|There is no clear cut answer to this eternal question.
It is akin to asking "does this make me look Fat?"
I flew a 185 for 18 years and never did a two wheel landing that I can recall.
The Bush Master that taught me to handle the 185 had a tail wheel stuck up his ass, and so it went.
Since I discovered two wheel landings, I must say that at times, in a really good Xwind, flying it on straight, wing into wind, holding it on the ground with pressure while keeping straight with rudder gives me a greater sense of control. Especially if runway length is not a factor.
It would not occur to me of using the brake to keep it going straight with the tail still up, too much going on with one foot at the same time that could cause a bit of cerebral confusion, resulting in too much brake at the wrong time and an unpleasant ground loop, especially if it is gusty... In the 185 for sure.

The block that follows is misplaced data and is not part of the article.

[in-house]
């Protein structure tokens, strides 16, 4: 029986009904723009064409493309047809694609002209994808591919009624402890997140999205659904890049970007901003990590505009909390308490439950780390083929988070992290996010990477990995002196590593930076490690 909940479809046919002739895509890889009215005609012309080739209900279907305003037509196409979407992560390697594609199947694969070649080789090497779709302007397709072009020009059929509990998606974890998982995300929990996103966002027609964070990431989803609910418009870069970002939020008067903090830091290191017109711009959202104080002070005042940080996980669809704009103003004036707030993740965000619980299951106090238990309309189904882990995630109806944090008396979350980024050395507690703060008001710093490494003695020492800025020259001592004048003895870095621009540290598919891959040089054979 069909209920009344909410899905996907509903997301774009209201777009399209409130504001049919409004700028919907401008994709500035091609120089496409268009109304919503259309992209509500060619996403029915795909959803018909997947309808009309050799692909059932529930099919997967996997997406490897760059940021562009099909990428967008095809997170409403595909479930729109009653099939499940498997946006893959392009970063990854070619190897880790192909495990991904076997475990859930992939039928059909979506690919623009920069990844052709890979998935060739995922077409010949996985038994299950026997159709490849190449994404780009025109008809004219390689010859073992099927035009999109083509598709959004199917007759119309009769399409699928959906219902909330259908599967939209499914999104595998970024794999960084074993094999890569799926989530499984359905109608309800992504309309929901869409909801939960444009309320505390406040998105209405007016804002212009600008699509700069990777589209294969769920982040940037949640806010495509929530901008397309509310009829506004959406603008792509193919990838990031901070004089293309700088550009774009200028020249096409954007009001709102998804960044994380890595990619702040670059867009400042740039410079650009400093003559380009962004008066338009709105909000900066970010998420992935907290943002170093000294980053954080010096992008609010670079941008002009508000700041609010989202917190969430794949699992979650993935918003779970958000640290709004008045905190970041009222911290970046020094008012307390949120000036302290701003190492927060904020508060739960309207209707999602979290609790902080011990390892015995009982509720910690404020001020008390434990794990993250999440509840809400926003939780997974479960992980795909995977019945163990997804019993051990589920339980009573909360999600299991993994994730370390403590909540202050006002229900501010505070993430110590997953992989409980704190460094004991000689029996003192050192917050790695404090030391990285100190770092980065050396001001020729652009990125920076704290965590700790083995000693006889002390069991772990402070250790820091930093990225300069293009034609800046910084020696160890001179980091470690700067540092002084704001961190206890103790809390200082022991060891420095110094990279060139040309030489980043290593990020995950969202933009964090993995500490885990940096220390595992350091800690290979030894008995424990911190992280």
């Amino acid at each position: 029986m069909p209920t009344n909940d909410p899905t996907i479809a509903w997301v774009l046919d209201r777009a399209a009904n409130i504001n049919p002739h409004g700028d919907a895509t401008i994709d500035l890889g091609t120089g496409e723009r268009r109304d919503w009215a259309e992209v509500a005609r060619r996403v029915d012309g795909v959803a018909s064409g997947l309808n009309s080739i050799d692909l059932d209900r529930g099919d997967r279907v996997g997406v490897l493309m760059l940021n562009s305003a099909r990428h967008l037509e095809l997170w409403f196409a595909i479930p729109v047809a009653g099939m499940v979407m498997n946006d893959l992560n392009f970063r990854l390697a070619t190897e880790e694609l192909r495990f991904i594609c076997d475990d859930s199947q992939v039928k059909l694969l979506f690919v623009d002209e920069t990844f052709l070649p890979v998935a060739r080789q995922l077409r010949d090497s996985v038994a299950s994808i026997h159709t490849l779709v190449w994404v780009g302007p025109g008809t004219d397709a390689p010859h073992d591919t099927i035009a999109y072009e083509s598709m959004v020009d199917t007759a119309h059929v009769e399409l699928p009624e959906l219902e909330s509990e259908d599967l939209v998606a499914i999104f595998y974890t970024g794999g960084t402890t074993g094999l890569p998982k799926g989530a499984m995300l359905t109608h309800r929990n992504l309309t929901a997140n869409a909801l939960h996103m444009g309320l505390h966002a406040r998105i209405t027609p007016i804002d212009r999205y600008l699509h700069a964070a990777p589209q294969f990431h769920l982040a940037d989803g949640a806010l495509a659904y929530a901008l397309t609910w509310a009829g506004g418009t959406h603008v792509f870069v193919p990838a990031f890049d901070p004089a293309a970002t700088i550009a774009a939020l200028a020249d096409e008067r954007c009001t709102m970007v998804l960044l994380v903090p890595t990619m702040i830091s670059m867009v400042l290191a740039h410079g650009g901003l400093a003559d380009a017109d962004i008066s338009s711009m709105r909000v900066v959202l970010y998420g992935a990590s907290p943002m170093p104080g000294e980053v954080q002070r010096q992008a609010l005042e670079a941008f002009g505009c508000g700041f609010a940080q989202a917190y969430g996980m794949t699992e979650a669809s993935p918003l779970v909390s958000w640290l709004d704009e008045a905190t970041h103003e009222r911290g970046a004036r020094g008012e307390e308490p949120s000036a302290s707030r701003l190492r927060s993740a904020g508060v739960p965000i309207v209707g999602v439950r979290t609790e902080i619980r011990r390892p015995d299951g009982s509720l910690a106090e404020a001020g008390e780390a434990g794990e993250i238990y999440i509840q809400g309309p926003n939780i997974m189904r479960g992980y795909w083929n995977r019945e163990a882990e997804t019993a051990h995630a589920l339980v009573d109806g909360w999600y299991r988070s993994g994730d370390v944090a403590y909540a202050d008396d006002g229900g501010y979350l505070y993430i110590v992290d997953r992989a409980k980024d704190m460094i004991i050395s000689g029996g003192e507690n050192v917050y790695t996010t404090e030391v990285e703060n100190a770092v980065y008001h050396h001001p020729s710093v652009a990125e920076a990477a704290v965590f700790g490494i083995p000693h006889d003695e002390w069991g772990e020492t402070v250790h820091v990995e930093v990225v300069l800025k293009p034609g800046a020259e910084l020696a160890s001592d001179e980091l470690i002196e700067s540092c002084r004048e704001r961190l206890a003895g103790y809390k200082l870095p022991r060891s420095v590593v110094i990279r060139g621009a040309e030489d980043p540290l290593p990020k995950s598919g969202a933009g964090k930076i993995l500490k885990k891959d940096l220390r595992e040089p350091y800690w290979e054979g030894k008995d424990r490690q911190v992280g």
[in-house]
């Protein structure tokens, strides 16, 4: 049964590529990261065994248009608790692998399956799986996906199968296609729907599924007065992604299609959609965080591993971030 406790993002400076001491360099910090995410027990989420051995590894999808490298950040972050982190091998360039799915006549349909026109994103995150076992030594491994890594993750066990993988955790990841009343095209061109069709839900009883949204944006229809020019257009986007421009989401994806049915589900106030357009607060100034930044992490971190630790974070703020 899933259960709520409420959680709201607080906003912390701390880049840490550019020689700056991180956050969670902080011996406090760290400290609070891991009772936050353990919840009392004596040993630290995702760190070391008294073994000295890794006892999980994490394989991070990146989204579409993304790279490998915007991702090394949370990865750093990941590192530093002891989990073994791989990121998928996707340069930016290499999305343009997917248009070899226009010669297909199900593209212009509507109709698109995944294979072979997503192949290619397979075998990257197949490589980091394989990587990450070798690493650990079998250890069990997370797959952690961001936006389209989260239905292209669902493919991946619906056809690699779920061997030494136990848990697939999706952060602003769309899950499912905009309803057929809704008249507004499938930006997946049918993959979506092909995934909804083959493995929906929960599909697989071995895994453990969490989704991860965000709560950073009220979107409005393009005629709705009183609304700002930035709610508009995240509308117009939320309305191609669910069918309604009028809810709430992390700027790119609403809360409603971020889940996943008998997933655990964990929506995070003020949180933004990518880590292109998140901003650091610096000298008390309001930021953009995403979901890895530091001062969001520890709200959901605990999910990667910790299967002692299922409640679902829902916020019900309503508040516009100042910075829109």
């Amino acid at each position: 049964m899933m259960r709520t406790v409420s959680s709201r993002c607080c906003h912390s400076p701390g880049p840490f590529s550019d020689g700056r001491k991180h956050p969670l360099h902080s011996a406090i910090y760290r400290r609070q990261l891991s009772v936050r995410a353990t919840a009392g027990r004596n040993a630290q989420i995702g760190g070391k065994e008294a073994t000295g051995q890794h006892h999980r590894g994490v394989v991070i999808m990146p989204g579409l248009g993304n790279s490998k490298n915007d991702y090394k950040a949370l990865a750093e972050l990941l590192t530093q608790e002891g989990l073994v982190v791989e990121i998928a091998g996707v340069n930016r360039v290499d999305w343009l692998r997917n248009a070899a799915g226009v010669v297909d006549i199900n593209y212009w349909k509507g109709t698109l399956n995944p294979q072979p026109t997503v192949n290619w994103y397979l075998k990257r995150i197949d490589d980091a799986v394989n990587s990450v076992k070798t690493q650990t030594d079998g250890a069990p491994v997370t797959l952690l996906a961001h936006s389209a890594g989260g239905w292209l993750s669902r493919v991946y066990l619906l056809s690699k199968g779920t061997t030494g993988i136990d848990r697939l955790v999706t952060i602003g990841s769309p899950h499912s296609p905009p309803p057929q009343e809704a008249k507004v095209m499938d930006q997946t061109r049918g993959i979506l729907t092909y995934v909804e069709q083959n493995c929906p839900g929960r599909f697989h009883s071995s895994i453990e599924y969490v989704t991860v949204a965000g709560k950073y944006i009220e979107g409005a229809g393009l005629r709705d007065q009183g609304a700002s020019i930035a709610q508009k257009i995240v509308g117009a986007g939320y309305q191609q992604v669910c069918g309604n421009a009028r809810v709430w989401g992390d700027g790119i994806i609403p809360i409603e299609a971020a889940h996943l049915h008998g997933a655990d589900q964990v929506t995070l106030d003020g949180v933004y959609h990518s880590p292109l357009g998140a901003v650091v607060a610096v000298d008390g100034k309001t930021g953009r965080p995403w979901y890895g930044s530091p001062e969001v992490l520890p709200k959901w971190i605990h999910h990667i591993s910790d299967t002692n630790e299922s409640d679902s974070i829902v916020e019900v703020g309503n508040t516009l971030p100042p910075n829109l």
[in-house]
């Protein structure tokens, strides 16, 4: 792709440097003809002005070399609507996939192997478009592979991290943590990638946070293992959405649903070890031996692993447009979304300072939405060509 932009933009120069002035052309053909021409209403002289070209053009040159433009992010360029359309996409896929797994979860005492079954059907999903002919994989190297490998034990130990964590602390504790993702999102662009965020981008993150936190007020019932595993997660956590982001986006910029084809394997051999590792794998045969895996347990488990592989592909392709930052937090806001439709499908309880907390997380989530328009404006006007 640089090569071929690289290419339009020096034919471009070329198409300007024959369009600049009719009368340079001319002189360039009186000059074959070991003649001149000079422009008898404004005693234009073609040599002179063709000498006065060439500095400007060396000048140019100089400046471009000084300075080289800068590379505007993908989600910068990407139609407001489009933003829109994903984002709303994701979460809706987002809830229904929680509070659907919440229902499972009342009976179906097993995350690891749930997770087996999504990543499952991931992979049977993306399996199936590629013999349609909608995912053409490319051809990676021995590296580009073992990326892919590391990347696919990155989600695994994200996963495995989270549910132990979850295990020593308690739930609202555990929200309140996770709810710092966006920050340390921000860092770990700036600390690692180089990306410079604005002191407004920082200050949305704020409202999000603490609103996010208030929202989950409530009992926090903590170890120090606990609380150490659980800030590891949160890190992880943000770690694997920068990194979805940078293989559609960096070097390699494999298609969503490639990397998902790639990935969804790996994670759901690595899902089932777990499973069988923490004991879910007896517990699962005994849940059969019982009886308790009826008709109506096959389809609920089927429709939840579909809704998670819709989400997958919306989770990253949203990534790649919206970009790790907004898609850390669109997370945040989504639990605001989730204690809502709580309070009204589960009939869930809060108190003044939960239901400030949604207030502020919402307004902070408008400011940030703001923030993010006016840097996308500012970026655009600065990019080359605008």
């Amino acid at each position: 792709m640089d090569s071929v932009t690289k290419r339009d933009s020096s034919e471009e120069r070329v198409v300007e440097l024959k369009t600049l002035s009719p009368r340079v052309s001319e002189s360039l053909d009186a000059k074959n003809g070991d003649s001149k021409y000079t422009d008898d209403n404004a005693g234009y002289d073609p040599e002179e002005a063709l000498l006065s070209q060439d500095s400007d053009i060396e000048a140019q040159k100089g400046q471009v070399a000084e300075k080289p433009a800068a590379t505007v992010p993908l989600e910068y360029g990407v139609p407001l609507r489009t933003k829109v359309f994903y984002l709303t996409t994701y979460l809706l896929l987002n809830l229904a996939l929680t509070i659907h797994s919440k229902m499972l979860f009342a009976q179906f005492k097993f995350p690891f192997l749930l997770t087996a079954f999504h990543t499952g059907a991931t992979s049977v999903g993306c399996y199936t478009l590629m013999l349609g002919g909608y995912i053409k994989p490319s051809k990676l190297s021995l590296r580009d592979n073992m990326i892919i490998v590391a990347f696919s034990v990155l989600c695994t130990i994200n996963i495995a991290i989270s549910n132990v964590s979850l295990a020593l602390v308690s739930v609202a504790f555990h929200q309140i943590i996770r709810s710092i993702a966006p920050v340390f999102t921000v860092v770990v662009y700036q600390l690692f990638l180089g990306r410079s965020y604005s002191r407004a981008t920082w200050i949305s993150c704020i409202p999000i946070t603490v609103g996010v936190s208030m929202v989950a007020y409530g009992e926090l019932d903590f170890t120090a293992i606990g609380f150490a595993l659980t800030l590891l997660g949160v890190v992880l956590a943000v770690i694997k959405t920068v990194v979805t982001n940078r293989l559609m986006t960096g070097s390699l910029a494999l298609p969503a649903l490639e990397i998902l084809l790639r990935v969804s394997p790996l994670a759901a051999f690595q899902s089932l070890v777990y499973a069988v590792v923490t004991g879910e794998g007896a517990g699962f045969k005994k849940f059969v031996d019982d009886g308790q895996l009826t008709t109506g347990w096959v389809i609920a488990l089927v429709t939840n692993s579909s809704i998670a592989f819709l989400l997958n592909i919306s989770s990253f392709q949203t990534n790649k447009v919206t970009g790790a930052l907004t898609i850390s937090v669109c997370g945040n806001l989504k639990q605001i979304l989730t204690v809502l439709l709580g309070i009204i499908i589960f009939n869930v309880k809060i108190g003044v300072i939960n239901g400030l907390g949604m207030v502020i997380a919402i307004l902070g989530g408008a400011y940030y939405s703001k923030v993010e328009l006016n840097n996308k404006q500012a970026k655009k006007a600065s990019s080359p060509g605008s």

On a short mountain strip I like to sit on the tail wheel and ride it on first, dump flaps and jump on the brakes This is where I would use the brakes as well as the rudder to keep it from heading for the stumps.
In the Beaver I don't think that it matters much what technique one uses, the darn thing is so docile, it practically lands itself, given a modicum of basic stick and rudder skills on the part of the driver, cross wind or not.
Being in control of the airplane, actually " Feeling in Control " is much more important than the landing technique, especially in squirrelly winds and short strips.
Years ago, Bush Master Floyd, encouraged me to "FEEL in Control" by slapping the control wheel, back and forth with one hand as one would a misbehaving animal. "slap her down, man, slap her down" he would say on short final, to instill that "In Control Feeling".
Much like riding a wild bronco and giving it the spurs a bit, in order to let it know who's the boss.
Man, master over beast, master over machine.
Sounds a little loopy, but it sure worked for me.